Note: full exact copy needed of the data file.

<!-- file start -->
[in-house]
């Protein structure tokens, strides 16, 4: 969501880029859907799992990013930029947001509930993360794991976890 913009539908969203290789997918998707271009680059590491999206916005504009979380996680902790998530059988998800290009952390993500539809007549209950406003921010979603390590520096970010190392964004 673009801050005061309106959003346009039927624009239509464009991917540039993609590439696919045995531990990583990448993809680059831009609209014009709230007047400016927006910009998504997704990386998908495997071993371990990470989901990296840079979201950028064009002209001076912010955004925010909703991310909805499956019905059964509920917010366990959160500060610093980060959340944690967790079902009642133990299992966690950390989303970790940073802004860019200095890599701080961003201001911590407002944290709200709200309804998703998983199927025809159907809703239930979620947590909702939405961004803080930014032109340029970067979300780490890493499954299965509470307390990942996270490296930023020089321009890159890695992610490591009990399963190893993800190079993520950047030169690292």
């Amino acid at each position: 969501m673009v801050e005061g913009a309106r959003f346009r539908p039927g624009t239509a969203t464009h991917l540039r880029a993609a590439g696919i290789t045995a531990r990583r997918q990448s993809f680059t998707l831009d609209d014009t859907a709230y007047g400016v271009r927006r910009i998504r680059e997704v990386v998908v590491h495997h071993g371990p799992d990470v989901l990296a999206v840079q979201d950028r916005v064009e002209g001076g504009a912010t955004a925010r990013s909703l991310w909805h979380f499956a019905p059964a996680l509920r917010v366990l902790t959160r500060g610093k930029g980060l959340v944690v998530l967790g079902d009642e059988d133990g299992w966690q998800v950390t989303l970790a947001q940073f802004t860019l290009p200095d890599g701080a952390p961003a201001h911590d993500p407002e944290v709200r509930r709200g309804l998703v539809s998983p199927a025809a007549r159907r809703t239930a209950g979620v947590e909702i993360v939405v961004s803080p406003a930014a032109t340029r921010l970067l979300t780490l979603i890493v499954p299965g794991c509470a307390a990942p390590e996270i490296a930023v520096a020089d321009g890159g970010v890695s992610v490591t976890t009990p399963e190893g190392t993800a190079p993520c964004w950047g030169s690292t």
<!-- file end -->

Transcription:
[in-house]
């Protein structure tokens, strides 16, 4: 969501880029859907799992990013930029947001509930993360794991976890 913009539908969203290789997918998707271009680059590491999206916005504009979380996680902790998530059988998800290009952390993500539809007549209950406003921010979603390590520096970010190392964004 673009801050005061309106959003346009039927624009239509464009991917540039993609590439696919045995531990990583990448993809680059831009609209014009709230007047400016927006910009998504997704990386998908495997071993371990990470989901990296840079979201950028064009002209001076912010955004925010909703991310909805499956019905059964509920917010366990959160500060610093980060959340944690967790079902009642133990299992966690950390989303970790940073802004860019200095890599701080961003201001911590407002944290709200709200309804998703998983199927025809159907809703239930979620947590909702939405961004803080930014032109340029970067979300780490890493499954299965509470307390990942996270490296930023020089321009890159890695992610490591009990399963190893993800190079993520950047030169690292």
């Amino acid at each position: 969501m673009v801050e005061g913009a309106r959003f346009r539908p039927g624009t239509a969203t464009h991917l540039r880029a993609a590439g696919i290789t045995a531990r990583r997918q990448s993809f680059t998707l831009d609209d014009t859907a709230y007047g400016v271009r927006r910009i998504r680059e997704v990386v998908v590491h495997h071993g371990p799992d990470v989901l990296a999206v840079q979201d950028r916005v064009e002209g001076g504009a912010t955004a925010r990013s909703l991310w909805h979380f499956a019905p059964a996680l509920r917010v366990l902790t959160r500060g610093k930029g980060l959340v944690v998530l967790g079902d009642e059988d133990g299992w966690q998800v950390t989303l970790a947001q940073f802004t860019l290009p200095d890599g701080a952390p961003a201001h911590d993500p407002e944290v709200r509930r709200g309804l998703v539809s998983p199927a025809a007549r159907r809703t239930a209950g979620v947590e909702i993360v939405v961004s803080p406003a930014a032109t340029r921010l970067l979300t780490l979603i890493v499954p299965g794991c509470a307390a990942p390590e996270i490296a930023v520096a020089d321009g890159g970010v890695s992610v490591t976890t009990p399963e190893g190392t993800a190079p993520c964004w950047g030169s690292t």